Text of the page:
Wednesday, May 9, 2012

AAs Concept V make unpopular opinions legit!

Background: In Toronto Canada a new era of AA stewardship is sweeping AA Intergroup.  It is the era of governance, enforcement and homogeneity of a singular interpretation of the message of Alcoholics Anonymous. Though this blind rage will hopefully burn itself out, this is the type of story the Bill Wilson would surely draw upon in his Beranstain Bears “this is what you should not do, so let this be a lesson to you[i],” style of essays that the Twelve Traditions are full of.

In Toronto, agnostic AA groups (a proud part of the AA fold since 1978) were carrying the message to nonbelievers and providing a haven of like-minded alcoholics for long-timers that never did find a God they understood.  Some believers don’t like the idea of agnostic AA and stay away. In Toronto, intolerant believers saw the presence of agnostic groups in the meeting directory as a treat to the newcomer and the sustainability of their brand of the AA message. So Intergroup[ii] tossed the agnostic groups from the directory and the Intergroup steering committee stricken the agnostic groups from participation on the Intergroup floor, leaving no means of appeal – at least not by the directly affected parties.

Indianapolis, Des Moines and from what I hear, Boston have wrestled with this same bigotry which, like all intolerance is based in fear.  Bill Wilson’s AA was and is one of reducing barriers to entry – not putting them up. In a Toronto General Service District Committee meeting the following essay was presented as a discussion piece on AA’s Twelve Concepts:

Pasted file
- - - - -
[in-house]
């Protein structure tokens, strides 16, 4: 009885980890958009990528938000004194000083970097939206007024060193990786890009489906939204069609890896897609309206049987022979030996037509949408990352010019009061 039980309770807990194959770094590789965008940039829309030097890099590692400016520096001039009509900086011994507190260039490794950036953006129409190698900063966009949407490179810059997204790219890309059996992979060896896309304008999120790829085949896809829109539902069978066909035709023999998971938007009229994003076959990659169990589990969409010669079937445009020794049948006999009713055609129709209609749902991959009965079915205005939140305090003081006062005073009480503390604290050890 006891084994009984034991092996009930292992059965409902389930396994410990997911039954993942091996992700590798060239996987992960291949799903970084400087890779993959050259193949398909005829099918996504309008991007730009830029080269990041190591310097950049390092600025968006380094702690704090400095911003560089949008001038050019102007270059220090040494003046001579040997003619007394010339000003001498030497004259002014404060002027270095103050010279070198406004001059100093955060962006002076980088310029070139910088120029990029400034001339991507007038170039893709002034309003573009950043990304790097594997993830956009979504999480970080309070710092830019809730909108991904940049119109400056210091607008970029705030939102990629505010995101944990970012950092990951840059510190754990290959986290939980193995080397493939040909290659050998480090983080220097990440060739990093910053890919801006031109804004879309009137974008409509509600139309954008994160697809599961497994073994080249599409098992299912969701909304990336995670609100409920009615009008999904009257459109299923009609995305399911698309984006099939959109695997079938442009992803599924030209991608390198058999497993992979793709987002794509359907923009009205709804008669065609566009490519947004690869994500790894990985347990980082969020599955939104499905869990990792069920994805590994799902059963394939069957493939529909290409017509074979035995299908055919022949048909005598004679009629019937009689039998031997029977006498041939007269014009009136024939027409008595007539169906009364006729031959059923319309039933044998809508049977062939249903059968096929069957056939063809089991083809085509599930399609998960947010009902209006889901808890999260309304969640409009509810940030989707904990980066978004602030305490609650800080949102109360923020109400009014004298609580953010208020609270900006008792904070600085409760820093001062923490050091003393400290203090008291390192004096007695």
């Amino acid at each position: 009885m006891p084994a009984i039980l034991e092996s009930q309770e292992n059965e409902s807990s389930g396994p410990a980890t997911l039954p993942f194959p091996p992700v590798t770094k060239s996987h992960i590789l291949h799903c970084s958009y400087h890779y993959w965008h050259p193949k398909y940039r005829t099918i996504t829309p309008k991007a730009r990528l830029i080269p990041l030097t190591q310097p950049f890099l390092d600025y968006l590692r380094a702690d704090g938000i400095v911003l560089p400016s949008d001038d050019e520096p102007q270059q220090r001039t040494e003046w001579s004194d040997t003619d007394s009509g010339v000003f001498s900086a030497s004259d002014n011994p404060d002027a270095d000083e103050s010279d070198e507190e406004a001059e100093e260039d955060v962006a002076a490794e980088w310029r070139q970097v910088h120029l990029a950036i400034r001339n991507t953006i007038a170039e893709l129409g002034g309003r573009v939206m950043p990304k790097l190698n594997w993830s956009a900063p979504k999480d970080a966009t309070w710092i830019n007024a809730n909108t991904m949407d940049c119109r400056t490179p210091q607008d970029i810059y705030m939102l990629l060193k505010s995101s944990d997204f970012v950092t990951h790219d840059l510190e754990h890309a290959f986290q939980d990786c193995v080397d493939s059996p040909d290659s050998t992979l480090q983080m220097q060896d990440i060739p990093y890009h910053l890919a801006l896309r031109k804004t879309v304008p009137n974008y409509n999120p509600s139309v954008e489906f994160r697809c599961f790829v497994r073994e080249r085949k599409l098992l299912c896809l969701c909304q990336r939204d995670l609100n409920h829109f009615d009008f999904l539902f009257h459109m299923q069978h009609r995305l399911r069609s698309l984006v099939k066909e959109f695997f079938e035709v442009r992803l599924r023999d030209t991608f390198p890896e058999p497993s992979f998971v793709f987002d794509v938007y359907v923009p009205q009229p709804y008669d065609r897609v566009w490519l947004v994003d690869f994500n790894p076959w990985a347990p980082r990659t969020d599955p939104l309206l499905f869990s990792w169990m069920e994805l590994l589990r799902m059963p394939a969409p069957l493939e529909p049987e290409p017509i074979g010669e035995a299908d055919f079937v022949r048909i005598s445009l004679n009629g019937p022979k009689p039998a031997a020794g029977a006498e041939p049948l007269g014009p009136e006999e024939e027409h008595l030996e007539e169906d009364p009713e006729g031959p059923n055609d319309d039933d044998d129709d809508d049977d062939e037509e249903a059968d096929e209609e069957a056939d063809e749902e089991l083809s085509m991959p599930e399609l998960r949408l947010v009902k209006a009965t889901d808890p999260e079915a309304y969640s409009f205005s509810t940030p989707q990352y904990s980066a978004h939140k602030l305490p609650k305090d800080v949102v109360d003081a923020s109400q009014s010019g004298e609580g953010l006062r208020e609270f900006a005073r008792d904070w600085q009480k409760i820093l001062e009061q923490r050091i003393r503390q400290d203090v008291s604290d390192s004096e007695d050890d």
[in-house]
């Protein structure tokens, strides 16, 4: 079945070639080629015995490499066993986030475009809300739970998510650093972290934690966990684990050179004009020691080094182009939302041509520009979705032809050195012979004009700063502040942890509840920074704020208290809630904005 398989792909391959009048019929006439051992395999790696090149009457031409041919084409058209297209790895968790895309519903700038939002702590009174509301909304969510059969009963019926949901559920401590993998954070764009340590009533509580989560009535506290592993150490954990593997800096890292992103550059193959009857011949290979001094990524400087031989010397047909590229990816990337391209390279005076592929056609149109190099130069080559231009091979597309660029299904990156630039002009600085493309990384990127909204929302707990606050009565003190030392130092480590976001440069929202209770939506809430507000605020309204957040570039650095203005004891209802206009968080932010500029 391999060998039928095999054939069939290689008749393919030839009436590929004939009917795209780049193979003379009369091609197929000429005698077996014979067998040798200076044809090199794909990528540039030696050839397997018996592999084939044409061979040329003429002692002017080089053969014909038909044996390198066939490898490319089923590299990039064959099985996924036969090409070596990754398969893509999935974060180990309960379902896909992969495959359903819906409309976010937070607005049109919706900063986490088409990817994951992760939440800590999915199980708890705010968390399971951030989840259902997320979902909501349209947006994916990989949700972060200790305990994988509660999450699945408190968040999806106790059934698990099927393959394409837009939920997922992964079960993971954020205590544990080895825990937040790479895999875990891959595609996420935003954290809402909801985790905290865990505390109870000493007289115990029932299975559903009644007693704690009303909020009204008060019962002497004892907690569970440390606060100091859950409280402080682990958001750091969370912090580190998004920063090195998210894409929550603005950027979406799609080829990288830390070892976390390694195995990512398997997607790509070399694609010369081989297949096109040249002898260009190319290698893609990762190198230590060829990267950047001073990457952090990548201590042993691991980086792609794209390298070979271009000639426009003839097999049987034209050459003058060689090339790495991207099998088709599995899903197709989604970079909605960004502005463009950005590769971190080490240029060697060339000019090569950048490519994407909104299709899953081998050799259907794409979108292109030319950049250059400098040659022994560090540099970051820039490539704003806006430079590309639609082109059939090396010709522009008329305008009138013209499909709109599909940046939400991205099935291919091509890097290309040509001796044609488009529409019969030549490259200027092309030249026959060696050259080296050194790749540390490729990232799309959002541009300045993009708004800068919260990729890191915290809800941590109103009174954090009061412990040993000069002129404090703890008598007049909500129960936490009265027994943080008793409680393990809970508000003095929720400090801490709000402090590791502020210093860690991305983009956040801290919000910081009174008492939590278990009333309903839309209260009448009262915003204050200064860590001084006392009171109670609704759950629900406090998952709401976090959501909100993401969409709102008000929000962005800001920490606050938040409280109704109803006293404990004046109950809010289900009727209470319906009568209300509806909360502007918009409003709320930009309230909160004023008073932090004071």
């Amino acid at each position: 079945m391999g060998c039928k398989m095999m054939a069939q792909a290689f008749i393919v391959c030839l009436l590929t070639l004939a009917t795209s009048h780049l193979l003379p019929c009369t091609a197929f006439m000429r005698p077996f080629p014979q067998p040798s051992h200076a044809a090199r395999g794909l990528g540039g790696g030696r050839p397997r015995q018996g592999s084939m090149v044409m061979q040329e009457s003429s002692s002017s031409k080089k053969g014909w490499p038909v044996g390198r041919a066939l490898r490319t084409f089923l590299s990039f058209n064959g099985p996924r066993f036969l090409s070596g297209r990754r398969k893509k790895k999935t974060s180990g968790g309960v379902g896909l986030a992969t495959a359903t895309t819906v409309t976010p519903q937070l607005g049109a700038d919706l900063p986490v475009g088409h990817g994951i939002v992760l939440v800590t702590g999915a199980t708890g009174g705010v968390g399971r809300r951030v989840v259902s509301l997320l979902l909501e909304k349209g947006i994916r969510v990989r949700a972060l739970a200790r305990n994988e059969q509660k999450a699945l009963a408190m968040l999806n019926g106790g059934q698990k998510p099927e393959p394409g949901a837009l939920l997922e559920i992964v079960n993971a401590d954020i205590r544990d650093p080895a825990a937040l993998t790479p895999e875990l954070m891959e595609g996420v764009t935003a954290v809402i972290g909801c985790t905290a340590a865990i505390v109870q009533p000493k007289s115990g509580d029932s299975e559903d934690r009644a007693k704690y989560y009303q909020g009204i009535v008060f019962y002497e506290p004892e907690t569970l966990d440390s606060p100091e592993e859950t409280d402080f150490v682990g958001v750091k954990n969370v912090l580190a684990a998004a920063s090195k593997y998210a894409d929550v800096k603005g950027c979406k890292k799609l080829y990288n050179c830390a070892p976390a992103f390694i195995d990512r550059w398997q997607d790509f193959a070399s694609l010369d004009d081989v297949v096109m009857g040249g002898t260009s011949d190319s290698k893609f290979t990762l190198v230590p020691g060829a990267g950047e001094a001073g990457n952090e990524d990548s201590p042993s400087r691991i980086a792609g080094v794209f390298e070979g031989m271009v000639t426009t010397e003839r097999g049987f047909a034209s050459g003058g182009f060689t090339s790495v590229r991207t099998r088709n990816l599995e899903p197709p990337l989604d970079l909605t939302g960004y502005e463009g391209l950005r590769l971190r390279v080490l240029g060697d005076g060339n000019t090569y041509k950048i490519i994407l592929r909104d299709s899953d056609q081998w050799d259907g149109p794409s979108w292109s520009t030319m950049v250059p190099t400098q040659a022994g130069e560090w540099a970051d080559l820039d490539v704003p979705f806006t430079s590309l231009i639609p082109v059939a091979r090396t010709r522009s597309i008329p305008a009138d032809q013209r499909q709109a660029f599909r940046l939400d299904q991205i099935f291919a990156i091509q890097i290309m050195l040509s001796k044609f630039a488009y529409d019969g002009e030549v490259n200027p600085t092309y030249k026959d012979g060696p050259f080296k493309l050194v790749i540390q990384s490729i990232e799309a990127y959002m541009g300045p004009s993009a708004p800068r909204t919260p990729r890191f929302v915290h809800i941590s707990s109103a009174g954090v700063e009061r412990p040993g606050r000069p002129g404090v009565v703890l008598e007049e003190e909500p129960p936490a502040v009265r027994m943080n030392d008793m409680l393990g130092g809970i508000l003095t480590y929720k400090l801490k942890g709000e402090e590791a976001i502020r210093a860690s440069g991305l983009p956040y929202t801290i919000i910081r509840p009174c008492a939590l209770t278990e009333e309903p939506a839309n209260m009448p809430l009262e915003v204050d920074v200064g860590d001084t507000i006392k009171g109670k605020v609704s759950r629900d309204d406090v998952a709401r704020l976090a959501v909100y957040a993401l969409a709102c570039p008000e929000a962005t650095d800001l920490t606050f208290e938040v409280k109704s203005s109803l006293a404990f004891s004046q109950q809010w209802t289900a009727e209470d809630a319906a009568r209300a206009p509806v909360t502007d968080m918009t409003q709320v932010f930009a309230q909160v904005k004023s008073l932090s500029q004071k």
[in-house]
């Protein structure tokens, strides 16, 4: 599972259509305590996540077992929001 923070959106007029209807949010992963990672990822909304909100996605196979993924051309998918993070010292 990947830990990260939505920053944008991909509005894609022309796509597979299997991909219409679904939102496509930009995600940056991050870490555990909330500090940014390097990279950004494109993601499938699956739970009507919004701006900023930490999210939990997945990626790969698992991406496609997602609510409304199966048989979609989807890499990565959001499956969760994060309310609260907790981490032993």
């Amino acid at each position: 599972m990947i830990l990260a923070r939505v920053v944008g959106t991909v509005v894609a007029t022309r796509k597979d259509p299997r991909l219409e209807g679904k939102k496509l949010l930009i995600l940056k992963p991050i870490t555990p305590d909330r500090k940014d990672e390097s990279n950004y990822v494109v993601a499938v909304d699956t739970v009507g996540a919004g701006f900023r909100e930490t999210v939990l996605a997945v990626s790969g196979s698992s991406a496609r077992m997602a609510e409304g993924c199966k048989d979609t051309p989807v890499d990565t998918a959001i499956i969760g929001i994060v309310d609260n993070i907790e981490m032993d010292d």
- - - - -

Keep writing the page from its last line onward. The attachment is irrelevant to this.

Concept V[iii]: “Through our world service structure, a traditional “Right of Appeal” ought to prevail, thus assuring that minority opinion will be heard and that petitions for the redress of personal grievances will be carefully considered.”

Bill W quotes a French nobleman, De Touquerville who visited North America to witness the new Republic. As noted by Wilson, the nobleman expressed that, “the greatest threat to democracy would always be the tyranny of apathetic, self-seeking, uninformed or angry majorities. Only a truly dedicated citizenry, willing to protect and conserve minority rights and opinion, could guarantee the existence of a free and democratic society.”

When unpopular opinions are forbidden and minorities are scapegoats, De Touchqerville would view these signals as a society in decay. Are we a “truly dedicated citizenry?” Is AA in our area apathetic? Have we ever been part of a self-seeking, uninformed or angry majority that imposed our will on a minority?  Concept V – the minority opinion, is our best chance of not falling prey to this kind of complacency.

The General Service Conference may seem like they take forever to get anything done. Hearing the opinion of the minority is something that AA goes to great lengths to ensure.  Often when a two-thirds vote could easily be obtained the floor agonizingly waits to hear what everyone has to say. The minority can alter the will of the majority.